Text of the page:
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This question came from the answer I've given to the question An easy example of a non-constructive proof without an obvious "fix"?.

Rereading my answer I had some doubt about the existence of an uncomputable integer number, as that proposed in my answer. For convenience I report here the definition:

Let $\gamma$ be a real number defined as, say: $\gamma= > 12.23873560031\cdots$ and define: $c=3*10^2+3*10^5+3*10^{10}+\cdots$ where we have chosen the digit $3$, but it could be any digit, and the exponents of $10$ are the positions of this digit in the decimal expansion. Then $c$ may be a number or not, depending on whether this expansion has a finite number of $3$s in its expansion. If we chose $ > \gamma= \zeta(5)$ (the Riemann zeta function), we don't know today if it has a finite number of digits $3$ (so far as I know), so we don't know if $c$ is a number or not. If someone proves that $\zeta(5)$ actually has a finite number of $3$ in its expansion then we will have two possibilities: The proof is not be constructive, i.e. we cannot find the position of the last $3$, and $c$ is really a number but it is a non-computable integer. Or the proof is constructive and we know the position of the last $3$ and the number $c$ is computable.

Searching on the web for "uncomputable integers" I've not found pertinent pages (while there are a lot of pages for "uncomputable numbers", but related to real numbers).

So, there exist uncomputable integer numbers or my answer was completely wrong?

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  • $\begingroup$ Even all algebraic irrational numbers are computable. "Computable" means that there is a (finite ) algorithm that can (in principle) calculate ALL the digits of the number. In the case of an integer $N$ , the program "print($N$)" already does the job, since the input of $N$ is finite. So, $N$ clearly must be computable. $\endgroup$ – Peter Jul 24 at 18:11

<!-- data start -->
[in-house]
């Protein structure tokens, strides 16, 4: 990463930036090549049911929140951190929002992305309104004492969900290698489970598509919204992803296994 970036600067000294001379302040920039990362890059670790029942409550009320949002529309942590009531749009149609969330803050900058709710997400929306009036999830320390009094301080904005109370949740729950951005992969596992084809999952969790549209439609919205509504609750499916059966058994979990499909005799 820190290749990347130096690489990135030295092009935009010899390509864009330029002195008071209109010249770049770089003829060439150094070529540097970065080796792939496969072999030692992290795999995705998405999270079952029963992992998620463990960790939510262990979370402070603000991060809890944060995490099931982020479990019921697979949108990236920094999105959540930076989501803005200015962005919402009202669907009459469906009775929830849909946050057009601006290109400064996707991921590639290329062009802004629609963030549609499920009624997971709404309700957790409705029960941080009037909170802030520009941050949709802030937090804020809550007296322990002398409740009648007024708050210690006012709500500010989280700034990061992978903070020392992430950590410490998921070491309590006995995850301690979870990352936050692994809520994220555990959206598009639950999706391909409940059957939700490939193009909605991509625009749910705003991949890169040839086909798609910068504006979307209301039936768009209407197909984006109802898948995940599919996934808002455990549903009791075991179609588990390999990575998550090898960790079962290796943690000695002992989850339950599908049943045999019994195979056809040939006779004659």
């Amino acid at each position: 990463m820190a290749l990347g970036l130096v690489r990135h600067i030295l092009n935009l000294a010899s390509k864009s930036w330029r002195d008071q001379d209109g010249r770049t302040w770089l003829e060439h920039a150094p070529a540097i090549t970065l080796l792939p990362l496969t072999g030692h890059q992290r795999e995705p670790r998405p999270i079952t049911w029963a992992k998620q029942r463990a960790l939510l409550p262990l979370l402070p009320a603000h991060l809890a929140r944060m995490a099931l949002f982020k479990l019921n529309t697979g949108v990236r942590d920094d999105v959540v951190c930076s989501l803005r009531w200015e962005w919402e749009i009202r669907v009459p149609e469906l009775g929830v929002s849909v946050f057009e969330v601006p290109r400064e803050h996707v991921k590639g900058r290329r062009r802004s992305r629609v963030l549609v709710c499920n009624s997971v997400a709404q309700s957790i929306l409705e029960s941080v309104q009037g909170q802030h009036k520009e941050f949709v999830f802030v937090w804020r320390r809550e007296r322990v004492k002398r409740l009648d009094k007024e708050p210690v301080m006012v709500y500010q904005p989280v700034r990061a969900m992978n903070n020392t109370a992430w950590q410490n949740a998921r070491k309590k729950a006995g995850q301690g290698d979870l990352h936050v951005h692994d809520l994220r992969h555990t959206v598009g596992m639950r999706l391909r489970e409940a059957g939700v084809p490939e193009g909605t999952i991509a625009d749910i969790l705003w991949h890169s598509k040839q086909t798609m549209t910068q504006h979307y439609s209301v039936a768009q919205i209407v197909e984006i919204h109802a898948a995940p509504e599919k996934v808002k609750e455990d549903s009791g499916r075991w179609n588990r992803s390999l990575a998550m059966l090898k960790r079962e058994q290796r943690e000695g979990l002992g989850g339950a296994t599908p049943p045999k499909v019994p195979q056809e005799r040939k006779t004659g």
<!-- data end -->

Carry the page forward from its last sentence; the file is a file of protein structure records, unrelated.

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No, there is not. If you consider an integer with the usual meaning, it is finite information. All finite information can be computed.

For example, you can build a machine $M$ and the proposition "$M$ halts on input $0$" can be impossible to prove in any known usual theory. So the integer $i$ defined by $i=0$ if $M$ halts on input $0$ else $i=1$ is not "findable". But anyway it is computable.

Remember that computable means : A program exists that can compute that information. But the existence can sometimes be proved with non constructive steps...

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  • $\begingroup$ So, if I well understand, the number $c$ in my definition is computable but not "findable"? And what "findable" means exactly? $\endgroup$ – Emilio Novati Jan 26 '15 at 22:42
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    $\begingroup$ If $c$ is an integer, it is computable. But the proposition "this program P computes c" can be non provable for all P even if it's true for some P. $\endgroup$ – Xoff Jan 26 '15 at 22:45

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